It was clear from our session that Sandholm knows the game extremely well, no surprise given all the time he’s spent building these programs. On a couple occasions he second-guessed my moves, and each time I listened to him it worked, including one situation in which he called out the bot’s hand exactly and urged me to make small bets to extract maximum value from my opponent. Thanks for the tips Tuomas!
Tartanian was a cagey, and often frustrating, opponent. In Texas Hold ‘Em, few hands make it all the way to the end with both players showing their cards. So in 20 hands it was hard to pick up any meaningful trends. The bot kept bet sizes consistent throughout, keeping me guessing as to what Tartanian was up to. The bot also acted instantaneously, rather than stopping to think about a move for a second, which threw me off a little.
However, I did manage to learn a few bits of information on the playing style of Baby Tartanian8. If I showed weakness, choosing to not bet in some occasions or just call bets early in the hand rather than raise, it would often throw out very small bets. It was almost begging me to call its bets, but the bot did a good job of making this move in a variety of situations and frustrating the hell out of me in the process. On several occasions it slow-played top hands and in others it was over-aggressive, exactly the mix of strategies you would expect to encounter going up against a top-shelf poker player.
On a hand where I started with Ace-King of the same suit, the best two cards you can get outside of a pair, Tartanian tripped me up with a huge raise. That put pressure on me to commit a major chunk of chips to a great starting hand that hadn’t connected with any cards on the board. Over Sandholm’s advice, I folded.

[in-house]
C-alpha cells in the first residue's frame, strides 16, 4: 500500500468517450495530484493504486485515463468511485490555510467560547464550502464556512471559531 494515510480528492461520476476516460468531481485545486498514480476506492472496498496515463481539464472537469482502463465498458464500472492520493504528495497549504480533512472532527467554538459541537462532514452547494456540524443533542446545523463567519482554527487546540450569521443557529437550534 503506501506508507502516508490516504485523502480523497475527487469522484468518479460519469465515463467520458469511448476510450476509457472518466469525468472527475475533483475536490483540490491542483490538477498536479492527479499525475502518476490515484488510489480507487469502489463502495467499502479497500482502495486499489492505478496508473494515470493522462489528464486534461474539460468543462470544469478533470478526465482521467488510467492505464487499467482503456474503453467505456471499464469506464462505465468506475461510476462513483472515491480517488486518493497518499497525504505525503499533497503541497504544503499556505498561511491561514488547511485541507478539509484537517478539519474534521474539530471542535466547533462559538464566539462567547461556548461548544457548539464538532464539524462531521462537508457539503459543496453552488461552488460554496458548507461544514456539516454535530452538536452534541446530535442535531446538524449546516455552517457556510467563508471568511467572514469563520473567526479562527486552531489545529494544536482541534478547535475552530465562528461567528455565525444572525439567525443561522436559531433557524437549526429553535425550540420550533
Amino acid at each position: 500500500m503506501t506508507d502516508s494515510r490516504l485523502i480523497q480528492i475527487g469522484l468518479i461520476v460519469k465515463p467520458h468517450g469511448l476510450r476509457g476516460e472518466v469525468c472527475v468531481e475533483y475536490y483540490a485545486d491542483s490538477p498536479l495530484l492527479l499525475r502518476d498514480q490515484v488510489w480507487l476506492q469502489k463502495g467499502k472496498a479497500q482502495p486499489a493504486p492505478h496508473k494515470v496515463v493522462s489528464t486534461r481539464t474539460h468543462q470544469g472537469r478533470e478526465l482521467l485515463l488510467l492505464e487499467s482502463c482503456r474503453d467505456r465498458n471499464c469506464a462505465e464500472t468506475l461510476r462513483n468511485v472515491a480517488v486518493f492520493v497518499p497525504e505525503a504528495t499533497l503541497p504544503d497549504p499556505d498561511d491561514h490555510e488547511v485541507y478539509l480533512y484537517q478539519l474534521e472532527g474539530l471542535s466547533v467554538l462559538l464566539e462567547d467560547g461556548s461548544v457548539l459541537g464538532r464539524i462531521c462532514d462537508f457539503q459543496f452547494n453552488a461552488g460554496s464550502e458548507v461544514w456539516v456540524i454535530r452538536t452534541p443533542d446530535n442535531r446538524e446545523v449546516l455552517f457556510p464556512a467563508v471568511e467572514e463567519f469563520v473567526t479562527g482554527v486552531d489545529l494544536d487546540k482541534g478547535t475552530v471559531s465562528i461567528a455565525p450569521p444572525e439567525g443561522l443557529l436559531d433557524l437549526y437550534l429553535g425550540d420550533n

I made some moves I might not otherwise make — and that wouldn’t be the best plays in a long-term setting — just to see how the bot would react. A couple of times I was able to bluff it out of hands with bad starting cards like 7-5.
To get the full portrait of the bot’s skills — and to be thoroughly crushed — I’d need to play a lot more hands, Sandholm tells me.
“To know who is actually better you have to play 10s of thousands of hands, so at 20 hands you have probably a 50 percent chance of ending up ahead,” Sandholm said.
Baby Tartanian8 is one of several poker bots built at CMU. It has won competitions against other poker AI programs, but it does not regularly battle humans. CMU’s top poker bot, Libratus, bested some of the best poker players in the world here in Pittsburgh last year. A big difference between Libratus and other poker bots is its ability to improve and learn over time. It is able to recognize and patch holes in its game, making it an even more formidable player as the game progresses.
Sandholm and his team have been working on this technology for more than 15 years and actually licensed it to Strategic Machine Inc., a company founded by Sandholm to apply strategic reasoning technologies to a range of applications that extends well beyond games. Any situation where there is more than one player involved and a series of unknown variables makes sense as an outlet. The range includes everything from military planning and strategy, dynamic pricing changes in retail settings, auctions and bidding for prizes like movie and streaming rights and much more.
And since this is Pittsburgh, a hub for self-driving vehicle research, there are applications to autonomous cars as well.
“You have to follow the rules of the road, but that leaves a lot unspecified,” Sandholm said. “How do you merge, for example? Do you merge like people do where they slow down and look at each other, or would it be better if those situations between those two fleets are negotiated in advance so they can just merge at full speed.”